Talking About Singleness

One thing I have come to learn in recent weeks is that the things that people talk about most are the things they care about the most. I’ve eavesdropped on all sorts of conversations – from family to fishing, from shows to sports, from church to cooking. In Christianity, the conversation is usually centered on marriage and family. In this way, Christianity is sort of like the grandparent who is up-to-date about all the news and brags about it’s married children and their kids, but is hard-pressed to come up with very much to brag about when it comes to it’s unmarried and childless relatives.

When the church doesn’t talk about singleness it’s also minimizing the importance of those who are single. When the church doesn’t set up it’s schedule around the needs of it’s singles, then it’s saying that singles just don’t matter as much as married parents do. The time of single people isn’t as precious as the time of married people. And let’s face it – this is a changing world; one in which Sundays aren’t the same as they used to be. For some it’s a day of rest, for others it’s a day to work.

It’s important to talk about singleness, but it’s even more important to send the right messages. There are things that should be said and things that should not be said about singleness. Singles often hear the same messages that they’re immature because they aren’t married yet or they’re selfish for not wanting to share their lives or for putting their own wishes and dreams above that of the not so glorious aspects of raising infants and toddlers. The thing is that most Christian singles do dream of marriage and parenthood, but for some inexplicable reason it just hasn’t happened yet. They’ve read books like I Kissed Dating Goodbye and attended True Love Waits conferences as teenagers and have promised themselves to not be worldly about dating but to let God write their love story.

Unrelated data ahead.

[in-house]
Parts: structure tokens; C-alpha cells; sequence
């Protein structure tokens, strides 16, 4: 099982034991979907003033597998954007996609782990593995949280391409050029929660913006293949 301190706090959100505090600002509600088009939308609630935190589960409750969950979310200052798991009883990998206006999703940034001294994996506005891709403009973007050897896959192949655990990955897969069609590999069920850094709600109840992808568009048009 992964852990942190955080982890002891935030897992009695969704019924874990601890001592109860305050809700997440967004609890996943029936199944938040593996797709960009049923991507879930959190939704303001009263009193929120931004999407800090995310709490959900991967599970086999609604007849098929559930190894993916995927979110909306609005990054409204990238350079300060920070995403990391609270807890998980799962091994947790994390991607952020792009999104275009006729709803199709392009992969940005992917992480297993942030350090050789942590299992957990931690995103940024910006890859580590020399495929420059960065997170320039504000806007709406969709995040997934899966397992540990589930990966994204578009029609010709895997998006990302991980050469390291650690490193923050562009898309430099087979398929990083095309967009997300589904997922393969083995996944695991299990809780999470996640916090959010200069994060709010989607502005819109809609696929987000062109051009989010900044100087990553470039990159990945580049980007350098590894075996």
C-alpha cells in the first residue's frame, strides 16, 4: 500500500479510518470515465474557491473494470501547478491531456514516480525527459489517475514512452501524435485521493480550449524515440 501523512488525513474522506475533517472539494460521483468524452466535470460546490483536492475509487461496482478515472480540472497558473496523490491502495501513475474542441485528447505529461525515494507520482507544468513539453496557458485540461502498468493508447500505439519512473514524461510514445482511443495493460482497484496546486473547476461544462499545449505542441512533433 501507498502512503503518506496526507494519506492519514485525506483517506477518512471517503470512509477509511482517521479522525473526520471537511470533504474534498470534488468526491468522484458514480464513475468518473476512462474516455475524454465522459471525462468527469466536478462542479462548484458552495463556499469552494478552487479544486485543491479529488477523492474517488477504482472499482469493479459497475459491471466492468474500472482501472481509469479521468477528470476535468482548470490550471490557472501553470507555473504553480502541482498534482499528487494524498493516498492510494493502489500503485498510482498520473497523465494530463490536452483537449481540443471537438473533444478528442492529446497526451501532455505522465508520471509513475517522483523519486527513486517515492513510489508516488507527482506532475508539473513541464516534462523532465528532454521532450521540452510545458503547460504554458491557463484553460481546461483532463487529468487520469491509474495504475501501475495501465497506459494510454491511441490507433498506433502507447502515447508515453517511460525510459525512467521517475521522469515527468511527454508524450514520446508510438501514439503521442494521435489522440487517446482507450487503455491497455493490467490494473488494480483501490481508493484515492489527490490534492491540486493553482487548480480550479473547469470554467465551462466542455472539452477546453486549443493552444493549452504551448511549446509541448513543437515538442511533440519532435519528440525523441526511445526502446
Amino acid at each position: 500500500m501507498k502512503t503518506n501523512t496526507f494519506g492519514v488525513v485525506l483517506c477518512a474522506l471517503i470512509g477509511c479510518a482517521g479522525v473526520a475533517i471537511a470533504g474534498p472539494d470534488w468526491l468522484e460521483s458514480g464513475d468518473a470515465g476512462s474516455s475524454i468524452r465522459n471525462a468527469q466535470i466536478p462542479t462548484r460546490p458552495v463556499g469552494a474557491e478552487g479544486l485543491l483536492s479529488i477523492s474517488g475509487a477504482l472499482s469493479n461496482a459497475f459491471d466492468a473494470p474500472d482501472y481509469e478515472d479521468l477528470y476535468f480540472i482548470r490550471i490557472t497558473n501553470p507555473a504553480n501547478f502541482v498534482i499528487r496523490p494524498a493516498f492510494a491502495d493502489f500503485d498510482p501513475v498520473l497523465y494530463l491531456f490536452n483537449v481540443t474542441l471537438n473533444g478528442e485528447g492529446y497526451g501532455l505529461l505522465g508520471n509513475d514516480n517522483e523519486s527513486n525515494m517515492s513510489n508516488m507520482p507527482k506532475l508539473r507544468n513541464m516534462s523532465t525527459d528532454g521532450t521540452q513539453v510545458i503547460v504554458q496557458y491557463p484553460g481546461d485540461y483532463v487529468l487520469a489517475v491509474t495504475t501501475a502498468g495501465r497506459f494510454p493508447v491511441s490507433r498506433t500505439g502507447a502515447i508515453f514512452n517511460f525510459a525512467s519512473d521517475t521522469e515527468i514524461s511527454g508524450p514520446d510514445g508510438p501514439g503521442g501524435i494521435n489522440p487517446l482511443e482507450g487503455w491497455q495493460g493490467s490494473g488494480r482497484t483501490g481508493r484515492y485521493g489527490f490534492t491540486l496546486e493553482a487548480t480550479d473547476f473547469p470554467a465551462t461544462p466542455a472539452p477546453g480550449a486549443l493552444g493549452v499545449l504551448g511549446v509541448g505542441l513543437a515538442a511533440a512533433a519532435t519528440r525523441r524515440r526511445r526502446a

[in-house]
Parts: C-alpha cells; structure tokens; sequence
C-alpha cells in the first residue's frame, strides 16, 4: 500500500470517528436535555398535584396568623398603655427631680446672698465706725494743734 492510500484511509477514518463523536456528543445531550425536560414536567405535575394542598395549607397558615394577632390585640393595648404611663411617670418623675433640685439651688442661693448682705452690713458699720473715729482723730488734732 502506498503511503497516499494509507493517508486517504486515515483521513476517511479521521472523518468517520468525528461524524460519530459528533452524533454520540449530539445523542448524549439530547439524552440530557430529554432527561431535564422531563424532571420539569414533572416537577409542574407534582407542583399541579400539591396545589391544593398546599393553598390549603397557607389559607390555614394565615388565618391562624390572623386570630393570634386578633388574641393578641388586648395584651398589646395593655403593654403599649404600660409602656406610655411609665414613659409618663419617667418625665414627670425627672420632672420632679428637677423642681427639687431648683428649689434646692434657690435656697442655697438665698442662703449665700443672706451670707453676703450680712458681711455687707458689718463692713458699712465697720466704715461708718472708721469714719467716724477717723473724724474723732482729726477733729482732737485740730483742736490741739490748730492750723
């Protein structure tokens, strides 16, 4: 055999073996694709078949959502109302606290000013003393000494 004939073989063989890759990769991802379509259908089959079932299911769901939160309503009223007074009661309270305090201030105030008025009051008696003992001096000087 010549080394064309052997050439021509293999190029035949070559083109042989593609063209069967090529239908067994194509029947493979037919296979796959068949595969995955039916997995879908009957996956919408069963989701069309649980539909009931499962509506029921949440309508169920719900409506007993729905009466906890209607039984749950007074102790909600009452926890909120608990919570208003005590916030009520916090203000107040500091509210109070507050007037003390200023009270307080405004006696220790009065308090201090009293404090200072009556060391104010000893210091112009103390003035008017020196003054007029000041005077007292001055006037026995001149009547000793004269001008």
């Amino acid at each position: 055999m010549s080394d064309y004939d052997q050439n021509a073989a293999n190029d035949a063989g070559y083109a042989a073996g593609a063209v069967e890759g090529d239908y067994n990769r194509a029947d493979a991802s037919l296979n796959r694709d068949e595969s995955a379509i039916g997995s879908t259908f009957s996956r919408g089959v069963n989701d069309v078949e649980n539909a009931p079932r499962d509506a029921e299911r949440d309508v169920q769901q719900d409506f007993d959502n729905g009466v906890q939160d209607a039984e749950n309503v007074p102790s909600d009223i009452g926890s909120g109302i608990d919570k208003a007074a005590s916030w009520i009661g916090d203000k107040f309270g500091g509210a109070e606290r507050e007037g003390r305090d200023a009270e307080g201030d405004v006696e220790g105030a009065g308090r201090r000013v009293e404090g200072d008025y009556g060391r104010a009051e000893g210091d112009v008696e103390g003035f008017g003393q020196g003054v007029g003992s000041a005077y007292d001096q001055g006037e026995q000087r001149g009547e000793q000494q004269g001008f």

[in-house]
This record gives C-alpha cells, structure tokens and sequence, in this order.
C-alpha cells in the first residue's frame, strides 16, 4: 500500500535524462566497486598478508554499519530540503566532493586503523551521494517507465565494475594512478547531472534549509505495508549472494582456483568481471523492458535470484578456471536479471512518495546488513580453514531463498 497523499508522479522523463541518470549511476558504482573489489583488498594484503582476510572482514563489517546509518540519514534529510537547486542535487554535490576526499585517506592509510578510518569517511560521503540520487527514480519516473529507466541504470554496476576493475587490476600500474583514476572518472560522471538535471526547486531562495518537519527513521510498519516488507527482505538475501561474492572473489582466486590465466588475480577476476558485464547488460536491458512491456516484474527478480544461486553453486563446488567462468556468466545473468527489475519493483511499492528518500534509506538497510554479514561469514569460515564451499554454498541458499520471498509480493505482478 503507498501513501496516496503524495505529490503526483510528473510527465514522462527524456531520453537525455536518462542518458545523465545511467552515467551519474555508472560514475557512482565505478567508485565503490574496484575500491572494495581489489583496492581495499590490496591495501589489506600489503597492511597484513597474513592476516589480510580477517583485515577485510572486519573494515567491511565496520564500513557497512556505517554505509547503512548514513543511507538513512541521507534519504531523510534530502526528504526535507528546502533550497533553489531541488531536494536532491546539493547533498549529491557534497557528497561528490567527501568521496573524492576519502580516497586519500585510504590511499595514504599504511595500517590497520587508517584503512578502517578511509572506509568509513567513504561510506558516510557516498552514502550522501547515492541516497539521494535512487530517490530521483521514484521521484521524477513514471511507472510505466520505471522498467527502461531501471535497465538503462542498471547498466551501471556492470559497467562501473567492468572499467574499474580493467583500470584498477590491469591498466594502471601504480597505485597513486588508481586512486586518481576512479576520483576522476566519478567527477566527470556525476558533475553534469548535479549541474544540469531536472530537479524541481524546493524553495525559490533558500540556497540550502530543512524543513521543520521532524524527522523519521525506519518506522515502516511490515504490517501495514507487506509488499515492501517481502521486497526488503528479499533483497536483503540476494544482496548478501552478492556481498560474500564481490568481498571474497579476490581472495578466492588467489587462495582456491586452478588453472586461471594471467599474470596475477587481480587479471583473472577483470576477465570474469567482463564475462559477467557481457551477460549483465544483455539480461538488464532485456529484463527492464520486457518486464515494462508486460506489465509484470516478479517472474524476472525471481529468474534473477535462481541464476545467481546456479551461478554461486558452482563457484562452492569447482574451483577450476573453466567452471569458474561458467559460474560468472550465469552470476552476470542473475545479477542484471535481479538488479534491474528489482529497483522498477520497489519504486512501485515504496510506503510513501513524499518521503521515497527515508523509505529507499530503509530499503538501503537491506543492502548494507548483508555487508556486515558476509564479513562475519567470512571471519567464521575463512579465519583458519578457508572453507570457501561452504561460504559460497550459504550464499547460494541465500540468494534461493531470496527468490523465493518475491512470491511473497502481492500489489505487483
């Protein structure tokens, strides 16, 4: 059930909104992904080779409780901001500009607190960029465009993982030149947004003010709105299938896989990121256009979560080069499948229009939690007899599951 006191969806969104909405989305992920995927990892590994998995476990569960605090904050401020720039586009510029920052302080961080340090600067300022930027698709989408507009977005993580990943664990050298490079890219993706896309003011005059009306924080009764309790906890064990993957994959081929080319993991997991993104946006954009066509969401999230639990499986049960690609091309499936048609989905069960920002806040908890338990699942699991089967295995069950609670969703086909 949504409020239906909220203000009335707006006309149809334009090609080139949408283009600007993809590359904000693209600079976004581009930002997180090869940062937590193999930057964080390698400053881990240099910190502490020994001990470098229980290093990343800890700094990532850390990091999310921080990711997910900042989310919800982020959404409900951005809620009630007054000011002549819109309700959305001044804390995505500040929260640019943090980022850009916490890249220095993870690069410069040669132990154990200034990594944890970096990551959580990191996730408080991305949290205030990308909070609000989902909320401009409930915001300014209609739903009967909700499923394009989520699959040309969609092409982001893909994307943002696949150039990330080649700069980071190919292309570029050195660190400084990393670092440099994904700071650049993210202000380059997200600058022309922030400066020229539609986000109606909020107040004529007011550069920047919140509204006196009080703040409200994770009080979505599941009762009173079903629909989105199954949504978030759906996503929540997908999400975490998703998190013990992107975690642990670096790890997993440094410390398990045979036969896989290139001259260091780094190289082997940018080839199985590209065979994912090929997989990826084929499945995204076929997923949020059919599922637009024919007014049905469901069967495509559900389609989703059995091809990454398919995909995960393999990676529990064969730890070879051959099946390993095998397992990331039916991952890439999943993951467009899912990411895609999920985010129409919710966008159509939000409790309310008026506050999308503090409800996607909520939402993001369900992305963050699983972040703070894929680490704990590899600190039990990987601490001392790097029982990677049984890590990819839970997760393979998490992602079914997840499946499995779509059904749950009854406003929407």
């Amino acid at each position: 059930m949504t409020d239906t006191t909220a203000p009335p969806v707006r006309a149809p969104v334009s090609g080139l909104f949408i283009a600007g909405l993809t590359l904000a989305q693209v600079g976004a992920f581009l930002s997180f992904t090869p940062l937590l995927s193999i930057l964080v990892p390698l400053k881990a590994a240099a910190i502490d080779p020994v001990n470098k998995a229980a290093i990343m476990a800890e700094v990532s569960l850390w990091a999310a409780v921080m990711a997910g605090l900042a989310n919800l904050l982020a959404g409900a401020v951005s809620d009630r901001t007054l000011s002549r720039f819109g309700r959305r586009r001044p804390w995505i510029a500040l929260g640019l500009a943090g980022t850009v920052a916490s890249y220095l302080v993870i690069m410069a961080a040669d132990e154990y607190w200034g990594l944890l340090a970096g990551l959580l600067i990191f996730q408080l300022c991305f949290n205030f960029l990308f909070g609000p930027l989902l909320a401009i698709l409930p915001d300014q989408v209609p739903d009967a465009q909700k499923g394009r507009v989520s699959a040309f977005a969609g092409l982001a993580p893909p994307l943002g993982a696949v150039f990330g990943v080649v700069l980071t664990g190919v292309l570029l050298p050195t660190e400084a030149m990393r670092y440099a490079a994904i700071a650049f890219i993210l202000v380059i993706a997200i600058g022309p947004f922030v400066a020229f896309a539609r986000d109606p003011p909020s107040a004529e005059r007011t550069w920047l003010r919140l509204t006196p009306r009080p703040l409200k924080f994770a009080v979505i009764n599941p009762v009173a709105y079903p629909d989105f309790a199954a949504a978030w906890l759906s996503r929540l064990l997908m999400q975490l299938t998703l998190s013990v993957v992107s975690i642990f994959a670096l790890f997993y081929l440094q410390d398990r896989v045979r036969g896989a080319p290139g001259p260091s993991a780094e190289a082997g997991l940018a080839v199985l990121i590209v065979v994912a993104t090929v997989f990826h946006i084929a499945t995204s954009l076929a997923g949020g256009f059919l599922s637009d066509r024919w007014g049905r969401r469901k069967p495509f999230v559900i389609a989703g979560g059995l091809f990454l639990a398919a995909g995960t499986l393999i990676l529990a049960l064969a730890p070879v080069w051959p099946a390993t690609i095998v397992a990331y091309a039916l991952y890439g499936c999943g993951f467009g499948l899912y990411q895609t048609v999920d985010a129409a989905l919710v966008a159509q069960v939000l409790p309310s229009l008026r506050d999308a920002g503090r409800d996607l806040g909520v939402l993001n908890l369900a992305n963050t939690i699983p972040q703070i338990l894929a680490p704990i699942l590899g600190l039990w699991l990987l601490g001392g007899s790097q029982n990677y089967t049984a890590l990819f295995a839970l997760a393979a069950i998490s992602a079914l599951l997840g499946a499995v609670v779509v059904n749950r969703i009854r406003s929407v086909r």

Singleness represents more than one station in life, it includes divorce, widow/widower-hood, single parenting, and never-married/child-free. Each has it’s own challenges and needs that need to be spoken to. Each group needs it’s own encouragement and support that differs from the others. When we watch “It’s a Wonderful Life” we need somebody to stand up for Mary the old maid / spinster and say that it’s okay that she never got married. It’s not the worst thing that can happen. It’s not better to be married – it’s just different.

Marriage shouldn’t be the focus of singleness, as if it were the cure to the selfsame disease or the solution to the selfsame problem. It’s time to stop centering our conversations on marriage, but to open up some serious dialogue on singleness.


3 thoughts on “Talking About Singleness

  1. Such an enlightening post! Personally, I’ve never been aware of such things (do you think it could be that I was married at 20??) and find the thought tragically insensitive, especially when you consider that Paul, one of the greatest biblical writers, was single!


    1. It’s probably not unlike being left-handed in a right-handed world. Right-handed students might not notice that right-handed desks are awkward for lefties until they break their right arm and are temporarily left-handed. When the world is made to fit you, to suit your needs, and to take care of your interests, it’s hard to complain. But when you’re outside of that, it’s hard to feel like you’re being included.

      Liked by 1 person

  2. “It’s probably not unlike being left-handed in a right-handed world.” I have tried to figure out a way to put this into words for a long time. That fit perfectly! In my LifeGroup, everyone is married.. well, one couple isn’t married, but they will be before long. I am the only single one in my group. We all have kids, so there’s that.. but aside from that, and other various life events, it’s hard to identify with the members of the group. It just seems like there’s such a different dynamic between those who are married and the small number of people my age or close to it who aren’t married. It’s weird because I fit, but at the same time, I don’t fit. Most of the people in my church who are my age are already married or are not at the same place…. behavior/maturity wise (I’m not sure how else to word it) that I am. So I don’t exactly fit there, either.
    Great post! I really enjoyed it!!

    Liked by 1 person

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